Savvy marketers know that it's ineffective to deliver the same marketing content to everyone. Over the last few years, customer expectations have evolved and shoppers now expect to be treated as an individual, not part of a crowd. Anything less leads to website bounces, abandoned shopping baskets and email disengagement.

Brands that want to see more of their browsers converted into buyers need to be able to understand what their customers want and respond to these preferences accordingly with targeted content and offers. This is the level of personalisation that will lead to a conversion; just mentioning the shopper’s name is unlikely to resonate and encourage a purchase.

Therefore, brands that can deliver relevant marketing messages based on customer behaviour will come out on top. We’ve put together some key considerations that marketers should be aware of when using behavioural targeting to personalise the experience.

Know your audience
To effectively personalise the experience, you need to know your customers. While segmenting customers using demographic traits, such as age, gender and address, has led to some positive results in the past, it has serious limitations. Just because two shoppers are the same age doesn’t mean they have the same likes and dislikes.

A shopper’s behaviour, such as their browsing history, abandoned and past purchases and email click-throughs, can give a far better insight into their interests and preferences and help marketers build a comprehensive picture of each individual.

Leveraging cart abandonment data to trigger a recovery email shortly after the shopper has left the site is a prime example. The effectiveness of this reliable revenue driver can be boosted further by reflecting relevant information, such as the viewed brand or product category, in the hero image of the email. Suggesting items similar to the ones viewed is likely to bring the shopper back to the website to take a further look.

Leverage cross-channel data to build key segments
Using cross-channel data, e.g. collected by their eCommerce system, personalisation platform and ESP, allows marketers to build key customer segments to engage shoppers with personalised content at the moment they are most likely to convert. Some of the key audience groups that marketers should be targeting include:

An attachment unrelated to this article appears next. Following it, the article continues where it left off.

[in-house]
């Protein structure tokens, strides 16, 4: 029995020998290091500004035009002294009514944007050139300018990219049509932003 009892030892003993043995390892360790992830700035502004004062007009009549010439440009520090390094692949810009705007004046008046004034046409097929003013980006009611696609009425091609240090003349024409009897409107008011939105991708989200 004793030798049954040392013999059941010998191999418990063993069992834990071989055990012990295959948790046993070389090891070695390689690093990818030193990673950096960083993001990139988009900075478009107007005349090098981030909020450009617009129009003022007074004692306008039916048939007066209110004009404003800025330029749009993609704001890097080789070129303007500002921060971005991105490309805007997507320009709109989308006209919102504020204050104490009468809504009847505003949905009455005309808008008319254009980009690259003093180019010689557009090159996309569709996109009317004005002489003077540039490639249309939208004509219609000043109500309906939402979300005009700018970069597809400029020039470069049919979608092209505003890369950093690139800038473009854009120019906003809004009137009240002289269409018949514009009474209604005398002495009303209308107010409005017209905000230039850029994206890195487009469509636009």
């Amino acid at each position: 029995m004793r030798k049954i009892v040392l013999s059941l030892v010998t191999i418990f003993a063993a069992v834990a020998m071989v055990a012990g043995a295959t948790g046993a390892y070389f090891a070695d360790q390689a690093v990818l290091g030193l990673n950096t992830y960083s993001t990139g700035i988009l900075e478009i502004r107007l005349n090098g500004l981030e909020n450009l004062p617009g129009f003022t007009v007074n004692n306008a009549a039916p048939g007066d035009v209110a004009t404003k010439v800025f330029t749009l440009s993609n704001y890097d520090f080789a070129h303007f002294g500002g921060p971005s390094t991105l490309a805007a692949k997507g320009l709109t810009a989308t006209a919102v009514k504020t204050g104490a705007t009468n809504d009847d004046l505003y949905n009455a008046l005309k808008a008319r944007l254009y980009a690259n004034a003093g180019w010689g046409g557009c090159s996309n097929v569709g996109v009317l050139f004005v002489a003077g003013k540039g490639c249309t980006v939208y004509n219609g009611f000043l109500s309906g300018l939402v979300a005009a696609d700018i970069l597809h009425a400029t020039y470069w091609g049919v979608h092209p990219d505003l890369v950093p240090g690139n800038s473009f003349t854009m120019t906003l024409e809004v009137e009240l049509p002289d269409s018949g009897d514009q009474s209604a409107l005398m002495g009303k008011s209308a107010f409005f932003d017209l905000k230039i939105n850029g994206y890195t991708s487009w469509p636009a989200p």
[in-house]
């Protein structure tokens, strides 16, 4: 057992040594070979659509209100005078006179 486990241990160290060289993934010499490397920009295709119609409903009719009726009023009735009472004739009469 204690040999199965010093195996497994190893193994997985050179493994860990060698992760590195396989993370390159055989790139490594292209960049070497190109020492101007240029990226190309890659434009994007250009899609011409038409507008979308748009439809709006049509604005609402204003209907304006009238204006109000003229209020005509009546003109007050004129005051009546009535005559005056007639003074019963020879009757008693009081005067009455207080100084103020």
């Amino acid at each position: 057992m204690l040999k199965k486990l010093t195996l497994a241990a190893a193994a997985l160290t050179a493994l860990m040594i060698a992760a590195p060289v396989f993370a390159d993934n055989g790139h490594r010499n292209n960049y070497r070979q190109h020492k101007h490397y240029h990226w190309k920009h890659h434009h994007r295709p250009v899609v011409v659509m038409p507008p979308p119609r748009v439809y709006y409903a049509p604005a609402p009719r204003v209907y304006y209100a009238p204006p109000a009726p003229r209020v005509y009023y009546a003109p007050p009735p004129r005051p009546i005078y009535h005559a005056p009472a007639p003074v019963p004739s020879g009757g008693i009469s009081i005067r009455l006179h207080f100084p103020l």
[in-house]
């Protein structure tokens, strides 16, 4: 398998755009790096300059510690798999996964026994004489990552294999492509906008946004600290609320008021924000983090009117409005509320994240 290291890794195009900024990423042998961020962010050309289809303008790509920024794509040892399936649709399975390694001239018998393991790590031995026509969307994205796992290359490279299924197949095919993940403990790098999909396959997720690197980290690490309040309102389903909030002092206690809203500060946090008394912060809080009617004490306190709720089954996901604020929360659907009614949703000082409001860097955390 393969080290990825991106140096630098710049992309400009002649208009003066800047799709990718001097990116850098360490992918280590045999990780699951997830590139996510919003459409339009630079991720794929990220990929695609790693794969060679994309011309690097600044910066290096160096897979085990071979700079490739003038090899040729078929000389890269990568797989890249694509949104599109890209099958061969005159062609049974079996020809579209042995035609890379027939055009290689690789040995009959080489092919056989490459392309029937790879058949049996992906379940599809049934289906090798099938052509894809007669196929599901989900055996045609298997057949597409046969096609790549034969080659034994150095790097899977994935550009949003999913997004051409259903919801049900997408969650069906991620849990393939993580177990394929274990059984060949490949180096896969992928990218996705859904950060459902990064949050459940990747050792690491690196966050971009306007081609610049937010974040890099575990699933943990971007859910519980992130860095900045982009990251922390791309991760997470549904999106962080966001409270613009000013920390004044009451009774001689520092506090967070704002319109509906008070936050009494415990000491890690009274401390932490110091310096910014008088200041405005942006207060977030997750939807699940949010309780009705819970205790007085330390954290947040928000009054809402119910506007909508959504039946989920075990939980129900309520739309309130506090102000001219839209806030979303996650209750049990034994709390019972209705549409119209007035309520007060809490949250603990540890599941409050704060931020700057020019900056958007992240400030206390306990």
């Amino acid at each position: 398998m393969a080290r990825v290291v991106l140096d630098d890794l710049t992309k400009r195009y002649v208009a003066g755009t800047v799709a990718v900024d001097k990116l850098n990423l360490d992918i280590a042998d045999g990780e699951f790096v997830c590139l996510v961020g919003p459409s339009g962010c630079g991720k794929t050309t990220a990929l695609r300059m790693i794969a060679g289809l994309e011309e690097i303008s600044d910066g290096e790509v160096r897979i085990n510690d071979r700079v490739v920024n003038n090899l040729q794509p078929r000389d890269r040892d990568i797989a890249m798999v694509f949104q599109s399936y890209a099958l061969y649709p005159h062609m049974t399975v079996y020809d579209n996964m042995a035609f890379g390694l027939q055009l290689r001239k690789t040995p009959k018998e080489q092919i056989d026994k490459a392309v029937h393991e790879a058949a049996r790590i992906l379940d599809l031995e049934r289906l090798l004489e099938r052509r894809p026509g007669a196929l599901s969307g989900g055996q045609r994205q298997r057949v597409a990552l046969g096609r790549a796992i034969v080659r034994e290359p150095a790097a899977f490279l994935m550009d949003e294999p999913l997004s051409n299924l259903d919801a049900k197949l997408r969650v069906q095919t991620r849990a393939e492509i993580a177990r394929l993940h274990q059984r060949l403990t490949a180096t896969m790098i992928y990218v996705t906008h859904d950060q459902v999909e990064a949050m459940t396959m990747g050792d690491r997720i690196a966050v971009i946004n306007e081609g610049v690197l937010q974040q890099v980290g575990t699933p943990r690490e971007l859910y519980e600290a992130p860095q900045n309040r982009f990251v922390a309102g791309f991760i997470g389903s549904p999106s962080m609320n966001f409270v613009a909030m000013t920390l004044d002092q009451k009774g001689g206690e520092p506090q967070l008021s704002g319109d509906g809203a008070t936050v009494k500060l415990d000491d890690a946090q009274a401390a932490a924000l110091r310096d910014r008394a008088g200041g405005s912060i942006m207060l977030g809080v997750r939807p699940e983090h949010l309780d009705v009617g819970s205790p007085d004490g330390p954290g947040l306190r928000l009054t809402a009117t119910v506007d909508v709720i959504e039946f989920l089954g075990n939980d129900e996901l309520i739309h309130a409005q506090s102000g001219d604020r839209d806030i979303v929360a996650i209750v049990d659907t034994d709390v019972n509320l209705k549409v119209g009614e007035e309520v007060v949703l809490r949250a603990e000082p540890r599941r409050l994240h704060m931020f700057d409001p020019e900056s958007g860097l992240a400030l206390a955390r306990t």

• Frequent browsers are shoppers who are very engaged but haven’t made a purchase yet. Win them over by offering a special discount to nudge them towards checking out.
  • Lapsed customers are shoppers who haven’t made a purchase in a while. Let them know they’ve been missed by telling them about new products they might be interested in.
  • Frequent buyers are customers that make a purchase on a regular basis. Show you value their loyalty by giving them early access to new products or inviting them to exclusive events, such as in-store demonstrations. It’s important not to bombard these shoppers with special offers as this will diminish the value of their orders.

Use the right tools
To build a holistic view of individual shoppers, you need to be able to join up the data collected via various touchpoints. A personalisation platform that sits between your ecommerce platform and ESP will help you collect data about shoppers across channels and devices.
Choose a solution that allows you to identify as many customers as possible, no matter which device and channel they are on. The more shoppers you are able to recognise, the better you can follow up with targeted content.

It’s no use building a live picture of your customers if you can’t provide them with timely, engaging offers. Web and email content should update in real-time depending on the individual’s most recent behaviour, your latest offers, and other factors such as weather and geo-location.
Personalisation is here to stay so it’s imperative marketers embrace behavioural targeting in order to stand out from the crowd. When approached correctly, marketers not only take control of their customer data to drive revenue and provide a better customer experience, but also build loyalty, making the shopper more likely to return again and again.


Written by Mike Austin, CEO & co-founder of Fresh Relevance 

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